It provides for penalties and offences arising from the unauthorised use of IK for commercial purposes.
It sets out the process and the conditions for the protection of IK resources originating from foreign jurisdictions, and in instances where IK originates in one or more ICs in foreign jurisdictions.
It provides for multiple claims to IK. In this context, any remuneration payable under a benefit sharing agreement must be apportioned equally among the trustees.
It grants the Minister power to make regulations on any matter pertaining to the protection, promotion, development and management of IK and other incidental or ancillary matters.
It speaks to the relation of the Bill to relevant laws
It provides for compliance within 12 months from the effective date in relation to the continued use of IK, which is done prior to the coming into force of this Act
It provides for the short title and commencement.
A Member of the ANC condemned the division and discrimination caused by the South African Constitution. South Africa had one of the most comprehensive Constitutions in the world, but there were specific areas that must be addressed in the Constitution so that no groups of people were excluded. A serious case of racism may arise if legislation was wrongfully implemented. He sought clarity on how government, leaders and professionals interpreted the constitution. He expressed concern about the ability of the Bill to address the upgrading, education, provision and maintenance of indigenous communities. Every stakeholder must ensure that the Bill accommodates every aspect of IK so that no one was marginalised when the Bill became an Act. Every element of the Bill must be critically examined so that those affected by the Bill can be protected. He urged the Committee to ensure that the language and terms used in the Bill must be clear enough and acceptable to everyone so that people would have appropriate understanding of its contents.
Khoi Chief Abraham Johnson sought clarity on how the Bill would impact on the youth.
Chief Ben Hout said that the indigenous people should be acknowledged, and they had the right to enjoy the benefits associated with their resources as well as their knowledge. The IC should be given preference when it comes to acquisition and access to land. They should not be required to register before they could enjoy such benefits.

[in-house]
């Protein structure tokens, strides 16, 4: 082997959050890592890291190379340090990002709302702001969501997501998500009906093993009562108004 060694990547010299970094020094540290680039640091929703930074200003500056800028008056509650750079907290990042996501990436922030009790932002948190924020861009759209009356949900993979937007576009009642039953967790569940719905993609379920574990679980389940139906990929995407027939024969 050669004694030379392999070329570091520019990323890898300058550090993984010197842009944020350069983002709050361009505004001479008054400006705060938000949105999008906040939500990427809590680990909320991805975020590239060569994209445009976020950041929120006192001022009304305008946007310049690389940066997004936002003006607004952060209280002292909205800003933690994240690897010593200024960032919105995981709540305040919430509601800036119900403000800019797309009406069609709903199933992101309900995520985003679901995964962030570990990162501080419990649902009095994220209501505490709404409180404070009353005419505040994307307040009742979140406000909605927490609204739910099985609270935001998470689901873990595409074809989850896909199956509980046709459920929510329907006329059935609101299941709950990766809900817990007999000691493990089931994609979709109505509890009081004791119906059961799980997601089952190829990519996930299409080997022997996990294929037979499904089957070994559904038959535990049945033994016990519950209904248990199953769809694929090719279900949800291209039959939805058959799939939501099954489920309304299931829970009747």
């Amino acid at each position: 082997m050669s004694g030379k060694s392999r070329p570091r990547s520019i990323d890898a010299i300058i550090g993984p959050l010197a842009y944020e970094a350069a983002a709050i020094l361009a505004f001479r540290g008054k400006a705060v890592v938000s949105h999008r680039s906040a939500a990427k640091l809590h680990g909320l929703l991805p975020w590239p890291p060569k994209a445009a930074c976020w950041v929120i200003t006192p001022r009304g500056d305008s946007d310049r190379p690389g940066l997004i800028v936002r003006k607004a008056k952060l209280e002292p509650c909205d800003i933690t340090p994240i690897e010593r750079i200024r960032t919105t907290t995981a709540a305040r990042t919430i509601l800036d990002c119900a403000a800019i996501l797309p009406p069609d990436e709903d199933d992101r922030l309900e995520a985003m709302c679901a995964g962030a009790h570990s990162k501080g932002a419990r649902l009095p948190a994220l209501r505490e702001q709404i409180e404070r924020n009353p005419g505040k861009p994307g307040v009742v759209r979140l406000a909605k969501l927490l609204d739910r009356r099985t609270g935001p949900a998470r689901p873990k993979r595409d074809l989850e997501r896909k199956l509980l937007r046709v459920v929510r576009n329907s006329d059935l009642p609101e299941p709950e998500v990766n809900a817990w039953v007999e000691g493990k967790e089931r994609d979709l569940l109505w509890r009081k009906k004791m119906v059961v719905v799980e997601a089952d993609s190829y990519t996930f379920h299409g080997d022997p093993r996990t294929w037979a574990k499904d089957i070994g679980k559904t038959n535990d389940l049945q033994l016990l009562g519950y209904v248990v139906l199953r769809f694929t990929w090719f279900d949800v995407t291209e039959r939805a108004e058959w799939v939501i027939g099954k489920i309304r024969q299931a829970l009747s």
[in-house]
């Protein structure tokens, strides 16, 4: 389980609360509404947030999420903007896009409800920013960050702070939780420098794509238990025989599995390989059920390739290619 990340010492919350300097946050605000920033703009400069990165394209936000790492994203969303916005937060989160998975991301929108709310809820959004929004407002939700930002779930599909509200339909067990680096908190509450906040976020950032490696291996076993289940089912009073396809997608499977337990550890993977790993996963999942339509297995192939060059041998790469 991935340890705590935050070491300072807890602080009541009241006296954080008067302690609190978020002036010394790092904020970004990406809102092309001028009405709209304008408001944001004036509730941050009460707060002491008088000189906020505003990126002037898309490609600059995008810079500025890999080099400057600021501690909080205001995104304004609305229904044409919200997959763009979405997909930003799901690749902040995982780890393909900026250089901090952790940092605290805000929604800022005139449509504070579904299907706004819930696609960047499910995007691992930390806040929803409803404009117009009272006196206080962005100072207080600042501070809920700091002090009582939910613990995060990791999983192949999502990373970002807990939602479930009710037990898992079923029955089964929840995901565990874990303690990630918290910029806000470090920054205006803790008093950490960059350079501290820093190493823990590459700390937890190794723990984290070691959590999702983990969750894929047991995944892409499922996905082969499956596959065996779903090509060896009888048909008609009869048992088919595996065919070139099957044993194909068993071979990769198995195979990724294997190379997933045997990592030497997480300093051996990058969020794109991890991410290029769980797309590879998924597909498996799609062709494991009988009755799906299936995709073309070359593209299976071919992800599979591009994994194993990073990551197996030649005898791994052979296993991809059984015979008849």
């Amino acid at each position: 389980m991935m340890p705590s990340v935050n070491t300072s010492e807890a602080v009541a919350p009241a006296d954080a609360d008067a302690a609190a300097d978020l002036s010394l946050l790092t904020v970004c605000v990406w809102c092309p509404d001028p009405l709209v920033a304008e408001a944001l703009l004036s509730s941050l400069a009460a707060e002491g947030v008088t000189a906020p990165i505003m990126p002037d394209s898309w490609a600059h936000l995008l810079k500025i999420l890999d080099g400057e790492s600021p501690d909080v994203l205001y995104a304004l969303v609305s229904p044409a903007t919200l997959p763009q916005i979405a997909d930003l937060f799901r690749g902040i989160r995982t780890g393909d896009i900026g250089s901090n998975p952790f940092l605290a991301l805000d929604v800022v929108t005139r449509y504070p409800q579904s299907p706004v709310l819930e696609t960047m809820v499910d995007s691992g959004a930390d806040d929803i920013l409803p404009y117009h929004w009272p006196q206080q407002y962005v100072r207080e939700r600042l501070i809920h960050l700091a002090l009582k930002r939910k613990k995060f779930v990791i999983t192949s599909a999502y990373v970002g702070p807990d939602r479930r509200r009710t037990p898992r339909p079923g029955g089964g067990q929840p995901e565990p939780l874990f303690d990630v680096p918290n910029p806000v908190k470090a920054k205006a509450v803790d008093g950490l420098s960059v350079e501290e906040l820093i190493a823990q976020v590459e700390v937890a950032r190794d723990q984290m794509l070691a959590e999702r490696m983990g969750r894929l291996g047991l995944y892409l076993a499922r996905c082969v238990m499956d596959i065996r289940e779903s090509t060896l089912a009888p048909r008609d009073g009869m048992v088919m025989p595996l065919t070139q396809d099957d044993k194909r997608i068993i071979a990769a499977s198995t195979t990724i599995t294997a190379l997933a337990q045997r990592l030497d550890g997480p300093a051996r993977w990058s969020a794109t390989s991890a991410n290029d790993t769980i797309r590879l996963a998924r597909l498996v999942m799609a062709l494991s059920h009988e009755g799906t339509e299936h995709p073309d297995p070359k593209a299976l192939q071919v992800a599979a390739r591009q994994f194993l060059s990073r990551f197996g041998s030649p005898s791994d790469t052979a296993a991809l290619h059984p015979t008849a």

Professor Sadulla Karjiker: Submission
Professor Sadulla Karjiker: Chair: Intellectual Property Law, Stellenbosch University, started by commending the initiative of the DST to legislate on IK, which was not an easy aspect to legislate on. He spoke of the Bill in relation to the Intellectual Property Law (IPL) that was passed in 2013. The legislation seeks to incorporate IK into IPL.
According to Professor Karjiker, the legislation had introduced considerable uncertainty and done enormous damage to IPL in South Africa. He said that the Amendment, if passed, had the potential to tarnish South Africa’s image on a global scale. He had canvassed for the repeal of the amendment in order to sustain the integrity and efficacy of IPL. Despite his criticism of certain aspects of the Bill proposed by DST, he urged the Committee to support the Bill, as it represented the best option to protect and promote IK for the time being.
He expressed concern about the effect of the Intellectual Property Law Amendment Act on South African youths. One lived in a global village, where innovative youths come up with ideas capable of re-imagining their traditions in the new age. Youths should be proud of re-imagining the traditional and cultural expressions of the communities and giving it a new interpretation which helps to express the dynamism of their culture. South Africa would be plying a lonely path if this piece of legislation was passed, as it would shut out South Africans from the rest of the world since it had no effect outside South Africa’s borders. This placed South Africans, especially the youths, at a disadvantage in relation to other parts of the world.